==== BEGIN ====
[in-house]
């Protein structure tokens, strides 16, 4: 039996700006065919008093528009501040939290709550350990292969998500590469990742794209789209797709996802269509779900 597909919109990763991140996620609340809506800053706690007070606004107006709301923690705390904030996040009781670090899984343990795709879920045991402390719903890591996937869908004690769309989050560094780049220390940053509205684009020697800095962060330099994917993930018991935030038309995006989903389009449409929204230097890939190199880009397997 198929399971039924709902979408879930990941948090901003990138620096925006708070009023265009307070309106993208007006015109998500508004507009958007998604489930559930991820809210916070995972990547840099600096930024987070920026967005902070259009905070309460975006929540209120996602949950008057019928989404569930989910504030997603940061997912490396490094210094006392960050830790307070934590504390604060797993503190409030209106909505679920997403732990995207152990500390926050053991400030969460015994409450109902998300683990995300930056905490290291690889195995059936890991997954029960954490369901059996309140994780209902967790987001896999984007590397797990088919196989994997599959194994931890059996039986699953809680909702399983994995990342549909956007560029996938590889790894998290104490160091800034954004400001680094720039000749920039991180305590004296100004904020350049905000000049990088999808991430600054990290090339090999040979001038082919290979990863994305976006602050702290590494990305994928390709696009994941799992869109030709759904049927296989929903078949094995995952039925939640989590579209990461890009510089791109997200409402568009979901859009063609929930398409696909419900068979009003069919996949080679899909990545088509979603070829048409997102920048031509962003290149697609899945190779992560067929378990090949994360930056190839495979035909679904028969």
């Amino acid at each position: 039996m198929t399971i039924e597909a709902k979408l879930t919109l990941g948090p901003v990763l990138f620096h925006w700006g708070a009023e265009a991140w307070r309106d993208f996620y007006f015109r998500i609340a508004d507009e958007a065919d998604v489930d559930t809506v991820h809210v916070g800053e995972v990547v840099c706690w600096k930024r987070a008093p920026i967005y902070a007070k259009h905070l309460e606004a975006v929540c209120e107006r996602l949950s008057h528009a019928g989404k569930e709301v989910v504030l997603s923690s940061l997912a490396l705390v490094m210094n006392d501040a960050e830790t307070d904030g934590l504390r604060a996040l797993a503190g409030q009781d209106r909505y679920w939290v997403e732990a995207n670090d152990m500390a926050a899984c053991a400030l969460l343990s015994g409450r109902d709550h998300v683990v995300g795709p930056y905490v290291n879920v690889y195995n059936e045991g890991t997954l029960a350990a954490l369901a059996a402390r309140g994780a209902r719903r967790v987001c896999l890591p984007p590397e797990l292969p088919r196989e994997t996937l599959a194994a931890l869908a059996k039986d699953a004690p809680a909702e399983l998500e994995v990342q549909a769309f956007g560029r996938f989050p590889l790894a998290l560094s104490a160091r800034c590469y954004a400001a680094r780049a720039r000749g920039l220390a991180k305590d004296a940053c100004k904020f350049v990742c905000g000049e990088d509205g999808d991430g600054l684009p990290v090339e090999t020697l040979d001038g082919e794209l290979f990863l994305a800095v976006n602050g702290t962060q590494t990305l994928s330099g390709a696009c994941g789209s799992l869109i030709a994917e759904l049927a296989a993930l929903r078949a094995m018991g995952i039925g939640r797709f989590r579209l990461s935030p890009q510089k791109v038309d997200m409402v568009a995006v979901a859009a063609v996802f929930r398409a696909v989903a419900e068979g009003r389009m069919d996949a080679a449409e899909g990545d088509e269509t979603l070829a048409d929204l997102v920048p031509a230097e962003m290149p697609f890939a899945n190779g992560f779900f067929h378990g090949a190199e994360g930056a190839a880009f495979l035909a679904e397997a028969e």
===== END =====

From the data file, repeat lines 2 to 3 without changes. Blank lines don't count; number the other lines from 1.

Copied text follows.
């Protein structure tokens, strides 16, 4: 039996700006065919008093528009501040939290709550350990292969998500590469990742794209789209797709996802269509779900 597909919109990763991140996620609340809506800053706690007070606004107006709301923690705390904030996040009781670090899984343990795709879920045991402390719903890591996937869908004690769309989050560094780049220390940053509205684009020697800095962060330099994917993930018991935030038309995006989903389009449409929204230097890939190199880009397997 198929399971039924709902979408879930990941948090901003990138620096925006708070009023265009307070309106993208007006015109998500508004507009958007998604489930559930991820809210916070995972990547840099600096930024987070920026967005902070259009905070309460975006929540209120996602949950008057019928989404569930989910504030997603940061997912490396490094210094006392960050830790307070934590504390604060797993503190409030209106909505679920997403732990995207152990500390926050053991400030969460015994409450109902998300683990995300930056905490290291690889195995059936890991997954029960954490369901059996309140994780209902967790987001896999984007590397797990088919196989994997599959194994931890059996039986699953809680909702399983994995990342549909956007560029996938590889790894998290104490160091800034954004400001680094720039000749920039991180305590004296100004904020350049905000000049990088999808991430600054990290090339090999040979001038082919290979990863994305976006602050702290590494990305994928390709696009994941799992869109030709759904049927296989929903078949094995995952039925939640989590579209990461890009510089791109997200409402568009979901859009063609929930398409696909419900068979009003069919996949080679899909990545088509979603070829048409997102920048031509962003290149697609899945190779992560067929378990090949994360930056190839495979035909679904028969």
């Amino acid at each position: 039996m198929t399971i039924e597909a709902k979408l879930t919109l990941g948090p901003v990763l990138f620096h925006w700006g708070a009023e265009a991140w307070r309106d993208f996620y007006f015109r998500i609340a508004d507009e958007a065919d998604v489930d559930t809506v991820h809210v916070g800053e995972v990547v840099c706690w600096k930024r987070a008093p920026i967005y902070a007070k259009h905070l309460e606004a975006v929540c209120e107006r996602l949950s008057h528009a019928g989404k569930e709301v989910v504030l997603s923690s940061l997912a490396l705390v490094m210094n006392d501040a960050e830790t307070d904030g934590l504390r604060a996040l797993a503190g409030q009781d209106r909505y679920w939290v997403e732990a995207n670090d152990m500390a926050a899984c053991a400030l969460l343990s015994g409450r109902d709550h998300v683990v995300g795709p930056y905490v290291n879920v690889y195995n059936e045991g890991t997954l029960a350990a954490l369901a059996a402390r309140g994780a209902r719903r967790v987001c896999l890591p984007p590397e797990l292969p088919r196989e994997t996937l599959a194994a931890l869908a059996k039986d699953a004690p809680a909702e399983l998500e994995v990342q549909a769309f956007g560029r996938f989050p590889l790894a998290l560094s104490a160091r800034c590469y954004a400001a680094r780049a720039r000749g920039l220390a991180k305590d004296a940053c100004k904020f350049v990742c905000g000049e990088d509205g999808d991430g600054l684009p990290v090339e090999t020697l040979d001038g082919e794209l290979f990863l994305a800095v976006n602050g702290t962060q590494t990305l994928s330099g390709a696009c994941g789209s799992l869109i030709a994917e759904l049927a296989a993930l929903r078949a094995m018991g995952i039925g939640r797709f989590r579209l990461s935030p890009q510089k791109v038309d997200m409402v568009a995006v979901a859009a063609v996802f929930r398409a696909v989903a419900e068979g009003r389009m069919d996949a080679a449409e899909g990545d088509e269509t979603l070829a048409d929204l997102v920048p031509a230097e962003m290149p697609f890939a899945n190779g992560f779900f067929h378990g090949a190199e994360g930056a190839a880009f495979l035909a679904e397997a028969e």